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8

It's a hard disk with a FC interface. Nope, you probably can't just arbitrarily replace one of them with a disk with a different interface, and different IO characteristics, especially in a storage array. But ask your vendor to be certain, or consult their documentation! And, spend 30 seconds on Google, too.


7

HBA just means 'host bus adapter', so it's anything that lets you connect to an external bus (although usually the term is applied to a something that lets you connect storage). You might put one in to fit an external tape drive, or a SAN storage array. Usually, as in this case, it means the card isn't that intelligent. It supports only the simple types of ...


4

HBA: Device that plugs into your computer's bus and allows it to talk to hard drives. It may or may not provide RAID, acceleration, or other such features. RAID controller: Device that provides RAID support, usually with hardware acceleration. It may or may not connect to your computer's bus. It may, for example, connect to a SATA port.


4

The contents of /proc/diskstats, and the output of 'iostat' on it's own, both show the cumulative stats since the counters were reset (probably since the machine booted). If your webserver is serving primarily HTML and simple SQL, it's very likely it's mostly coming out of memory caches, and so very little is hitting the disk for a read. On the other hand, ...


3

It may not matter, depending on what your goals are... there are gray areas between both definitions - RAID controller and Host-Bus Adapter (HBA). Understand that most high-quality servers have embedded RAID controllers today, so the need to select and shop for a separate RAID card has diminished as systems become more integrated... RAID controller cards ...


2

If performing a low-level format on a 4TB drive takes 16 hours, it's formatting at a rate 70MB/s. That's comparable to the 100MB/s at which you say you can normally write to the drive.


2

The 0834 line are Fibre Channel disk shelves (ie, they just hold a bunch of disks and aggregate their host interfaces). They take fibre channel disks, not SATA or SAS, and provide a FC interface to one or more host systems (initiators in storage parlance). Since they're just passing access through they'll support any disk that supports the same physical ...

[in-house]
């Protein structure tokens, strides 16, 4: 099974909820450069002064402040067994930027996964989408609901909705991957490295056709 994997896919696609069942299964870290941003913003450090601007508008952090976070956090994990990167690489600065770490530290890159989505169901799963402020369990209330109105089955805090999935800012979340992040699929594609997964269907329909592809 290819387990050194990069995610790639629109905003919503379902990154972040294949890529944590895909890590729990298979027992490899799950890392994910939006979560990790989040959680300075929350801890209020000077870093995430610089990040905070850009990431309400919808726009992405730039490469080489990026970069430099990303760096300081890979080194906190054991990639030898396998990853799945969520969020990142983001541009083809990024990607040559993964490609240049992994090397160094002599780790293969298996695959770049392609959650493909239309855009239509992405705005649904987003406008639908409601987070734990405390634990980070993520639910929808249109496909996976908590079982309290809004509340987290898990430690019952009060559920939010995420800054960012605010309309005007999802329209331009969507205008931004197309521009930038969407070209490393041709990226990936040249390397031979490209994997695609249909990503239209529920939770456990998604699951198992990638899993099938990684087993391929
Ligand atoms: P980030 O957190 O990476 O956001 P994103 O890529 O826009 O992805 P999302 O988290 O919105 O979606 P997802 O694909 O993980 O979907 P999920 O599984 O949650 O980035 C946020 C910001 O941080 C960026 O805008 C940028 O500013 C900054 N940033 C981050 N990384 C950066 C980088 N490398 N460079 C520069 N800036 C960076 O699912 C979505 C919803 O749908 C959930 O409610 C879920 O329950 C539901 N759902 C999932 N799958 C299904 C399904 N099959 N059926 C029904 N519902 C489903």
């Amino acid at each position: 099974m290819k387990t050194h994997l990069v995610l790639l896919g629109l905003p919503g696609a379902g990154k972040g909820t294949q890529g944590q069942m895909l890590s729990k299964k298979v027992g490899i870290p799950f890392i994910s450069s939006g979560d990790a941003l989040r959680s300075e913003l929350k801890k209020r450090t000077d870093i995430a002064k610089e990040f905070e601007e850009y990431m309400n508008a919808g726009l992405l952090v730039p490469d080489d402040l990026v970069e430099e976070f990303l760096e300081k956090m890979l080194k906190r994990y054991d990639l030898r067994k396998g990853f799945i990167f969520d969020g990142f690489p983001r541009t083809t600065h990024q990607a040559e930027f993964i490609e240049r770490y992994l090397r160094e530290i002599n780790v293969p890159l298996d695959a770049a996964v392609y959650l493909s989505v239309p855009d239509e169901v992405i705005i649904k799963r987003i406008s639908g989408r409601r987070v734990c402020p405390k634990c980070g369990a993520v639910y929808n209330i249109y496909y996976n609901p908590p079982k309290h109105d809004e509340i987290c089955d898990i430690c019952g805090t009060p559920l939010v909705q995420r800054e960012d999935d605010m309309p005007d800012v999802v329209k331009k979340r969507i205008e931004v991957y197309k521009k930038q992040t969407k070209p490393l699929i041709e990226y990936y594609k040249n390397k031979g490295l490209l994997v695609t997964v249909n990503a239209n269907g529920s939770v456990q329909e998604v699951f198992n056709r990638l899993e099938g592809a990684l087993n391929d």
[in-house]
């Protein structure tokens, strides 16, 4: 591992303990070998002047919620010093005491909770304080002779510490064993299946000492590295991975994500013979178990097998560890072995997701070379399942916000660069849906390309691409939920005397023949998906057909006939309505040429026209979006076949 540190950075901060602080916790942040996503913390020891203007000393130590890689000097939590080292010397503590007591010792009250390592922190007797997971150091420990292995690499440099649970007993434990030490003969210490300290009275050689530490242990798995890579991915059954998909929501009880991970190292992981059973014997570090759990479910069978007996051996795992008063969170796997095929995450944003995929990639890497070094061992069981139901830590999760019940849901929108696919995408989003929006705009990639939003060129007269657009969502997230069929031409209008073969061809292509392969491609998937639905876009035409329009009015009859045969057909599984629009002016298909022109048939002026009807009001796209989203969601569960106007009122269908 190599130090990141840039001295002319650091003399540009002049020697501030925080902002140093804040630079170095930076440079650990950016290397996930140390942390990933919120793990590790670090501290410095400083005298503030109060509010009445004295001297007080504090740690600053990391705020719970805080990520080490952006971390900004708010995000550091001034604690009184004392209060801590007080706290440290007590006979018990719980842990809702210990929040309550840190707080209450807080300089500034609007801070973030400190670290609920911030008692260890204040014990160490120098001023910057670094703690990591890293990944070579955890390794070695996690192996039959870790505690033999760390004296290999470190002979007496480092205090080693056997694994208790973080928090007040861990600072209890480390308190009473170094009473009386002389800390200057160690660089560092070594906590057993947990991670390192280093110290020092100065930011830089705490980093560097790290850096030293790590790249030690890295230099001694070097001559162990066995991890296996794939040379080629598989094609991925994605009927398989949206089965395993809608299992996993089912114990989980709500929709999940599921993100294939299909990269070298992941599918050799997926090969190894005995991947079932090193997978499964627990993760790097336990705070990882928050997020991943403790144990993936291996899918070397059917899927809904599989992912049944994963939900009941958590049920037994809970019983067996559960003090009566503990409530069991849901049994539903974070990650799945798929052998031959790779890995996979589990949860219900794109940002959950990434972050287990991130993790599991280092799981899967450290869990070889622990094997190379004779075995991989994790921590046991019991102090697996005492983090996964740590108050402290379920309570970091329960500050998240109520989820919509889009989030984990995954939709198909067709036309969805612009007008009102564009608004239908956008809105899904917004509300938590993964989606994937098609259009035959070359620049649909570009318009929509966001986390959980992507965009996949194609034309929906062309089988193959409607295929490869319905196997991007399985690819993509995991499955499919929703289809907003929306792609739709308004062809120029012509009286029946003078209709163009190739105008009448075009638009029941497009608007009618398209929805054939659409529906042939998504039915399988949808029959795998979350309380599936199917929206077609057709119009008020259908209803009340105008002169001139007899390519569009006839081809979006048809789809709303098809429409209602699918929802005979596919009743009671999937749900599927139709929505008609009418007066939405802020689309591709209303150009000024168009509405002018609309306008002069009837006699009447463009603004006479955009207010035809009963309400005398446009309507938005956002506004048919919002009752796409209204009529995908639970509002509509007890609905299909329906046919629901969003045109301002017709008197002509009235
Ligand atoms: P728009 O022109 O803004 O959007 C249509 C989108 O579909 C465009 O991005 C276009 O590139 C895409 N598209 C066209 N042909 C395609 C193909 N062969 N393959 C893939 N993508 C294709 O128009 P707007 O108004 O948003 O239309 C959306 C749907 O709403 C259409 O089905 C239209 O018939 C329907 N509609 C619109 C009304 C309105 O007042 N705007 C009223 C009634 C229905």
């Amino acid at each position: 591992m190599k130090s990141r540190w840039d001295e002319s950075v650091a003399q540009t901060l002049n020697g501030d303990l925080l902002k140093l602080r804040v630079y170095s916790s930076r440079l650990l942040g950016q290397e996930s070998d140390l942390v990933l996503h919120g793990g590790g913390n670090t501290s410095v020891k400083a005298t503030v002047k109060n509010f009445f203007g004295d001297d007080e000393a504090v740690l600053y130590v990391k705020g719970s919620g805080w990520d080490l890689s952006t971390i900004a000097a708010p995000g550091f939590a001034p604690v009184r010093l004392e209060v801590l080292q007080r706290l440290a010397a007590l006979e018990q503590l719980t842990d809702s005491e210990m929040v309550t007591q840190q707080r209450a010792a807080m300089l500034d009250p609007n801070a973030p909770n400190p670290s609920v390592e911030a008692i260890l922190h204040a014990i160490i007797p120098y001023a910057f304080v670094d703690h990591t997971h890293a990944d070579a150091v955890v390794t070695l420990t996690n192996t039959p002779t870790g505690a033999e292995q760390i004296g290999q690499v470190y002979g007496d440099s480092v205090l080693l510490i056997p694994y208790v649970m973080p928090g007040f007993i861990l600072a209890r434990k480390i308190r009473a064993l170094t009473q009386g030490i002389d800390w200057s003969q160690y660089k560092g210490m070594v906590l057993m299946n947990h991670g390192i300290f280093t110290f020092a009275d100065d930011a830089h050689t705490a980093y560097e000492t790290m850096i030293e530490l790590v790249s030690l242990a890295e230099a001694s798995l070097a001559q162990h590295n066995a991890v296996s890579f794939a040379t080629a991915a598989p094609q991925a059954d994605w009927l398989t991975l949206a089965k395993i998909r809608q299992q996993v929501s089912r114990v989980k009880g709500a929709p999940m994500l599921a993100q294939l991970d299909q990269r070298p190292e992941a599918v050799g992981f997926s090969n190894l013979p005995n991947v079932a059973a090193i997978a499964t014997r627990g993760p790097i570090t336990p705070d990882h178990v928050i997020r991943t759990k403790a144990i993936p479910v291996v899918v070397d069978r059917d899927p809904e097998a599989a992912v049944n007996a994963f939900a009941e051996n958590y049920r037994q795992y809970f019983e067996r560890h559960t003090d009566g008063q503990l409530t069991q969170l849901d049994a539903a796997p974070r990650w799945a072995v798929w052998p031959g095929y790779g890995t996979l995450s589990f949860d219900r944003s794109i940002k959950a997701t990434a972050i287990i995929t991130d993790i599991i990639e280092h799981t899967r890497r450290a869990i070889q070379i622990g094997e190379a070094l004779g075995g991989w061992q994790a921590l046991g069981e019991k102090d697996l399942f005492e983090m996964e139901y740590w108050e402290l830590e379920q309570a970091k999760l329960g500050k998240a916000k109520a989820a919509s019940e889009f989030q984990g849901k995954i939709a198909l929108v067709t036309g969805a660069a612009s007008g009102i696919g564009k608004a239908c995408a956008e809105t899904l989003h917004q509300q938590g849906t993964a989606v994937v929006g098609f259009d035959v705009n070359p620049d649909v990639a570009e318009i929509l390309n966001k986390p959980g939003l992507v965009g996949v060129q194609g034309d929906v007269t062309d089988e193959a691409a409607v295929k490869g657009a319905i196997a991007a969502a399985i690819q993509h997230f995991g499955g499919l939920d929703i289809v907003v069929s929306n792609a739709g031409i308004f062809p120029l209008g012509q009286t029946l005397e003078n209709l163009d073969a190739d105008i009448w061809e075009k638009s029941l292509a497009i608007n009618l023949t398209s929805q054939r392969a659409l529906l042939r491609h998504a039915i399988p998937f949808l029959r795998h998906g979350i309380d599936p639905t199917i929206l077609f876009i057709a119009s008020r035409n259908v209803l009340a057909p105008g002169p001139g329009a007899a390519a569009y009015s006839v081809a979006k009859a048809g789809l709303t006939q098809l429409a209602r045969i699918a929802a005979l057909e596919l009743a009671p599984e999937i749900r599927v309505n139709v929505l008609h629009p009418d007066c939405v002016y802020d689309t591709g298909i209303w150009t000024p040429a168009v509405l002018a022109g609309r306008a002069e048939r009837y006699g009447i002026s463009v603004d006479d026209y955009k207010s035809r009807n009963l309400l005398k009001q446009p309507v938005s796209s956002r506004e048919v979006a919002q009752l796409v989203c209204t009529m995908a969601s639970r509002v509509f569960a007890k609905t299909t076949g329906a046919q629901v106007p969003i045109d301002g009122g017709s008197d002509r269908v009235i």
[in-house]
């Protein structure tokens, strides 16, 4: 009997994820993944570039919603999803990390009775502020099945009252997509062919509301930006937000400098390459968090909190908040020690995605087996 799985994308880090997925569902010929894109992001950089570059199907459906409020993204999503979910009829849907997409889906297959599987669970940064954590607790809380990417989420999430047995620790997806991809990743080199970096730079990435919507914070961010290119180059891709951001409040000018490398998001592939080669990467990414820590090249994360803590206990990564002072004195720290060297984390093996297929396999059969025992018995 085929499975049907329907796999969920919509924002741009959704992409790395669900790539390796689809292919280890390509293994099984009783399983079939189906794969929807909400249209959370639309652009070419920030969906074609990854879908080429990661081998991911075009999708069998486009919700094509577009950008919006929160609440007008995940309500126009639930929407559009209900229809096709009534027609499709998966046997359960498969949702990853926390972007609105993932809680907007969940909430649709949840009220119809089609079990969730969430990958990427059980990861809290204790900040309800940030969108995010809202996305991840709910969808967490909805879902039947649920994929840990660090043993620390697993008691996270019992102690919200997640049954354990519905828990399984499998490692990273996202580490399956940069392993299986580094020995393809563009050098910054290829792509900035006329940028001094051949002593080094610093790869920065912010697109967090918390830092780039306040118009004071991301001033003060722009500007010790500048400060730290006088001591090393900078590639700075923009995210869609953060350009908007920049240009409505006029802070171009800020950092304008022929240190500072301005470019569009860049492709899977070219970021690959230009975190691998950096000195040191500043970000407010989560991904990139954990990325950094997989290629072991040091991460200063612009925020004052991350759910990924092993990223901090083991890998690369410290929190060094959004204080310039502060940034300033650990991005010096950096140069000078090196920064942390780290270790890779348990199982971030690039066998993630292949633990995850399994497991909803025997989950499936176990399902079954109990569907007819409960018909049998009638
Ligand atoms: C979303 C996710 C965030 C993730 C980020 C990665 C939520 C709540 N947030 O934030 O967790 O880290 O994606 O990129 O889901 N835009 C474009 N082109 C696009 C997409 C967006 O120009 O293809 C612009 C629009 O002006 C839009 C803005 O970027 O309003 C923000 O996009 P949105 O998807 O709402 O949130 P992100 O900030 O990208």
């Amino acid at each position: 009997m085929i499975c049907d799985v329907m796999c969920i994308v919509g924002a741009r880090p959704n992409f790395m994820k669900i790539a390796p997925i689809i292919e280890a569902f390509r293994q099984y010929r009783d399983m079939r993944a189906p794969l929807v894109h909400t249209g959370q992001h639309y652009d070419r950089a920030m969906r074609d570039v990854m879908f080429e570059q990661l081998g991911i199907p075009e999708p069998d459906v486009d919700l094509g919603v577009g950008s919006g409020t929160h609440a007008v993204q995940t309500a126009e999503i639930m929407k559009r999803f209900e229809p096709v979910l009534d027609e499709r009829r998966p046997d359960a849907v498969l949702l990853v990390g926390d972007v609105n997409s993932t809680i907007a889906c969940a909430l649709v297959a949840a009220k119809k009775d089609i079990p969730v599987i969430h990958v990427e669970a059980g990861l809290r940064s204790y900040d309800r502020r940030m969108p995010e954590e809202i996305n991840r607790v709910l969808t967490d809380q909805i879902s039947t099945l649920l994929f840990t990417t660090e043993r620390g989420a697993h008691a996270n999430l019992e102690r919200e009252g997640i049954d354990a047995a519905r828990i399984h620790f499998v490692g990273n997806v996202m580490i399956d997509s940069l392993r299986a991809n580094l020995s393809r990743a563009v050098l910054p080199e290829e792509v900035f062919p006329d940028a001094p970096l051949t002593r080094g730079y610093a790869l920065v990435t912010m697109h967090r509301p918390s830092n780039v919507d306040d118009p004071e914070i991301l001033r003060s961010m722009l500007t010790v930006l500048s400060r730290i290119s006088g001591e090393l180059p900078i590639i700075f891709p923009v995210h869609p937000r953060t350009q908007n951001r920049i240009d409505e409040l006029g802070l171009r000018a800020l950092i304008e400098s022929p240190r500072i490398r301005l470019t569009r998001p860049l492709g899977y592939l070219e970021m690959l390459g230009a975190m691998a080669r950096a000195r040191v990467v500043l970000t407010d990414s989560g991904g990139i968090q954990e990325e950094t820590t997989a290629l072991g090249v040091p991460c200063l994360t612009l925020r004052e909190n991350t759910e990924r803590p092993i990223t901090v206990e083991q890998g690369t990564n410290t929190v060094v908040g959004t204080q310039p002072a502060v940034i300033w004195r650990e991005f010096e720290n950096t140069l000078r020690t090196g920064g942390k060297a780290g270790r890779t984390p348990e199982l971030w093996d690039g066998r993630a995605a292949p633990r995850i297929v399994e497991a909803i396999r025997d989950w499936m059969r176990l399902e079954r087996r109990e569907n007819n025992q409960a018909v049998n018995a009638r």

2

You're expecting a JBOD, but it appears that this might be set up as a SAN, and you're seeing LUNs. You should check the 6140s themselves.


2

I'd probably just compare fdisk -l and lsscsi. On my systems, I tend to see more output in fdisk, as lsscsi doesn't account for all of the block devices in use on the servers (ZFS zpool devices, etc.) Similar situation for blkid.


2

For the amount of data, see iostat: [root@example ~]# iostat -m Linux 2.6.32-431.11.2.el6.x86_64 (example.com) 08/08/2014 _x86_64_ (2 CPU) avg-cpu: %user %nice %system %iowait %steal %idle 0.38 0.00 4.10 0.36 0.10 95.07 Device: tps MB_read/s MB_wrtn/s MB_read MB_wrtn sda 0.95 ...


1

This depends on your server, the backplane and whether an expander is involved. If you are connecting to the disks without a backplane or expander solution, you will need the 8i card and SAS breakout cables. Edit: You don't have an expander backplane, so you'll need an 8i (2 x SFF-8087 ports) controller and two SAS breakout cables. Please see: How ...


1

Some years ago I started writing a storage system similar to ceph. Then I discovered ceph and what they had worked better so I dumped my development. During the development process I asked a similar question to yours but on SA I did a lot of calculation on handling lots of small files and found that naming files (assuming they can be anything) by uuid and ...


1

You don't provide the Windows version that you will use. I really recommend using 2012 R2 to get all new feature from NTFS, like hot repair. Your 3 nightmares will be: -Fragmentation -Time taken to do a chkdsk. The time of it is based on number of files, not size. -backup time If you are at least on Windows 2012, you should look at ReFS. This new file ...


1

Apparently, if you set cache=NONE for a disk image file on any host filesystem that does not support Direct IO, Virt-Manager will currently give a not very helpful error message saying "Something something... Invalid Argument" and refuse to start the Guest VM. One example of such a filesystem --that does not support Direct IO-- is the tmpfs. Another such ...


1

When you see disk space being consumed but the files consuming it are not visible in the file system, it usually means the files are being kept open by a running process. The space will be freed once the process is terminated. Rebooting is one way of terminating processes, which is why the space is freed on reboot. You can use lsof to look for processes ...


1

Is it possible to do it in a standalone server Yes, but you don't talk about performance/load requirements, that said I'd pop in a bit more memory if you can, it's cheap enough these days.


1

If you're running powershell 4.0 check our Grant/Revoke-SMBShareAccess http://technet.microsoft.com/en-us/library/jj635705.aspx However, PS4 requires a Win8.1 or Server2012 R2 or later client OS to run. Earlier versions of PS did not have native cmdlets for share ACL modification. I've had good luck with SUBINACL.EXE you can download here ...



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